I have a book called 366 Delicious Ways to Cook Rice, Beans, and Grains. This book has some of the best ideas I have found. I never realized there could be so many.

The way I cook beans depends on the type of bean it is. Pinto beans I always cook on the stove top while white beans I cook in a slow cooker. I like soft beans with a thick juice, and unless you cook them on the stove, pintos are too hard and soupy for my taste.

When it comes to slow cookers, there are many to choose from. I have three in my home and use all of them. May favorite slow cooker is the Hamilton Beach 33967 Set 'n Forget 6-Quart Programmable Slow Cooker. It’s programmable and has a locking lid. I am always taking food somewhere so the locking lid is a big plus.

I take a 1-pound bag of pinto beans; sort and wash, then let them soak in cold water all day or overnight. I drain, rinse and place in a pot, covering with 4 cups water and 2 cups chicken broth. Turn stove on high and let boil about 10 minutes then turn down to a low simmer. Cover with a lid and let slowly boil about two hours.

Tip: To avoid gas associated with pinto beans, cut a russet potato in half and add to beans when cooking.

Next I add a chopped onion and smoked ham hock. If you are a vegetarian, you can skip the hock and had a drop or two of liquid smoke. Bring back to a slow boil and let cook for another hour or until beans start to thicken and are tender.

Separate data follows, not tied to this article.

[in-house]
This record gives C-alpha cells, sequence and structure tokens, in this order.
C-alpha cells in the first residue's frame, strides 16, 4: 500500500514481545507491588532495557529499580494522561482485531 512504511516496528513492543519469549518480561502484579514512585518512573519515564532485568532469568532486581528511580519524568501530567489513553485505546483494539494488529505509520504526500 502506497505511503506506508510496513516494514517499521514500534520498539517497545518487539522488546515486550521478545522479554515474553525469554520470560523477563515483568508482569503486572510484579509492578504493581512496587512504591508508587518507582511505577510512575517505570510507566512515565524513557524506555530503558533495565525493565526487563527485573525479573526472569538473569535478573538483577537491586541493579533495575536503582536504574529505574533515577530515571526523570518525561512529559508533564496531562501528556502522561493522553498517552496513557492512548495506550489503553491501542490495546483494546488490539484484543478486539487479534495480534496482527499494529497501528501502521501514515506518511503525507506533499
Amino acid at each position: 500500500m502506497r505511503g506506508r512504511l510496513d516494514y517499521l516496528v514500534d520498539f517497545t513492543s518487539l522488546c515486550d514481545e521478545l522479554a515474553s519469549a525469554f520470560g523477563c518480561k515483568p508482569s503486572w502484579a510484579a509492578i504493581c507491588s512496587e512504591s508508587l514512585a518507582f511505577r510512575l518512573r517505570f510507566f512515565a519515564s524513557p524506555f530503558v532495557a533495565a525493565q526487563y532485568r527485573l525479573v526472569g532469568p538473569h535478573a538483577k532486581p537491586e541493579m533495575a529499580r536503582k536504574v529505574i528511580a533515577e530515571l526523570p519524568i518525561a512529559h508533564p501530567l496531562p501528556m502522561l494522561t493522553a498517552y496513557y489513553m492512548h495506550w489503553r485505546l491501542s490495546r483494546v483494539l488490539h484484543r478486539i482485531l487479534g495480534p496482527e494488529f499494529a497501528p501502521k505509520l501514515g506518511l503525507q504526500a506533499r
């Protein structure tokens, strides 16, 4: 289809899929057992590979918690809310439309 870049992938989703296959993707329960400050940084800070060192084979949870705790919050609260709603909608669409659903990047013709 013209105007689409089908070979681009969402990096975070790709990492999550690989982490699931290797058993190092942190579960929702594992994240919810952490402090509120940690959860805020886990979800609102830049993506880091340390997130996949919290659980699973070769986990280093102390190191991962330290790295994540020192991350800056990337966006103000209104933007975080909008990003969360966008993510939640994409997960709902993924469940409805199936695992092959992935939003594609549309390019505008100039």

If your beans are too soupy, take about a cup out and mash, then return to pot. Add your spices and salt let simmer for another 30 minutes. It is important that you do not add anything containing salt until the beans have cooked. Adding salt before cooked will make your beans tough. As for spices, you can add anything. I add chopped garlic, season salt, and cumin and ground oregano. I like to add chopped jalapeno for a spicier dish.

With this one pot of beans, you can make several meals. The first meal, serve beans with cornbread or fried potatoes. Take your leftovers and make into chili. Just add meat, or leave meatless, tomatoes, chili seasonings and fresh peppers. With your chili, you can eat it plain or make Frito pie or chili spaghetti.

Turn your leftover beans into refried beans for a south of the border dinner. You will want to use a heavy frying pan. I prefer a cast-iron skillet. Heat 1 tablespoon of lard, bacon fat or oil to pan. Strain your beans and add to skillet, mixing well then add ¼ cup water and stir. Using a potato masher, mash the beans while they are cooking in the skillet. Add more water as needed, keeping your beans from drying out. Mash until they have a puree consistency.

Another easy, economical dish that will appeal to vegetarians is Veggie Noodles. Just serve this quick, nutritious meal with garlic or Italian bread for a satisfying meal.

You will need:

2 small zucchini squash

2 small yellow squash

1 egg plant

2 cans of Italian or other spiced tomatoes

¼ cup olive oil

Cooked fettuccini

Grated parmesan cheese (optional)

Salt and pepper to taste

Cut vegetables in small chunks, leave skins on. Toss with olive oil, salt and pepper. Cook on medium-low, stirring constantly until vegetables are tender but not mushy. Mix in cooked fettuccini and add tomatoes. Cook until heated through. Add cheese and mix well.